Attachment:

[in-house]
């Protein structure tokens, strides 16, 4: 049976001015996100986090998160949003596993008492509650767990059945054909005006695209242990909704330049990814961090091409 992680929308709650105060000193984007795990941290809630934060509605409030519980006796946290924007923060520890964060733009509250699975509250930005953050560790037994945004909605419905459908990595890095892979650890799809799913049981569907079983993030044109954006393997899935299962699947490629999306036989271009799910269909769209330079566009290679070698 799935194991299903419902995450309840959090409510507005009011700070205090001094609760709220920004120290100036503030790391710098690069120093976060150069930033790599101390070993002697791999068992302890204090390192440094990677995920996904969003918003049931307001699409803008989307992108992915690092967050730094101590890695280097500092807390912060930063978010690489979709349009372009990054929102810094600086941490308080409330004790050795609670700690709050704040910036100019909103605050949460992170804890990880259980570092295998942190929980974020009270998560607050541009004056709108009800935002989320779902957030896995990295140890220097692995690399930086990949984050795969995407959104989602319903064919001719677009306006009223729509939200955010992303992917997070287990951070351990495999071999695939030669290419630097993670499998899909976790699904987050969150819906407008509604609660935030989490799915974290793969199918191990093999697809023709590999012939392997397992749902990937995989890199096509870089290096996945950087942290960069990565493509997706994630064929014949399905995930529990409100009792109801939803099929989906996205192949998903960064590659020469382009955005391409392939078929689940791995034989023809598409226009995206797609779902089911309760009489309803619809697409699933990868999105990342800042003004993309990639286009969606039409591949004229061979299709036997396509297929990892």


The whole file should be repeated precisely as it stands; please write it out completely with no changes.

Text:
[in-house]
């Protein structure tokens, strides 16, 4: 049976001015996100986090998160949003596993008492509650767990059945054909005006695209242990909704330049990814961090091409 992680929308709650105060000193984007795990941290809630934060509605409030519980006796946290924007923060520890964060733009509250699975509250930005953050560790037994945004909605419905459908990595890095892979650890799809799913049981569907079983993030044109954006393997899935299962699947490629999306036989271009799910269909769209330079566009290679070698 799935194991299903419902995450309840959090409510507005009011700070205090001094609760709220920004120290100036503030790391710098690069120093976060150069930033790599101390070993002697791999068992302890204090390192440094990677995920996904969003918003049931307001699409803008989307992108992915690092967050730094101590890695280097500092807390912060930063978010690489979709349009372009990054929102810094600086941490308080409330004790050795609670700690709050704040910036100019909103605050949460992170804890990880259980570092295998942190929980974020009270998560607050541009004056709108009800935002989320779902957030896995990295140890220097692995690399930086990949984050795969995407959104989602319903064919001719677009306006009223729509939200955010992303992917997070287990951070351990495999071999695939030669290419630097993670499998899909976790699904987050969150819906407008509604609660935030989490799915974290793969199918191990093999697809023709590999012939392997397992749902990937995989890199096509870089290096996945950087942290960069990565493509997706994630064929014949399905995930529990409100009792109801939803099929989906996205192949998903960064590659020469382009955005391409392939078929689940791995034989023809598409226009995206797609779902089911309760009489309803619809697409699933990868999105990342800042003004993309990639286009969606039409591949004229061979299709036997396509297929990892």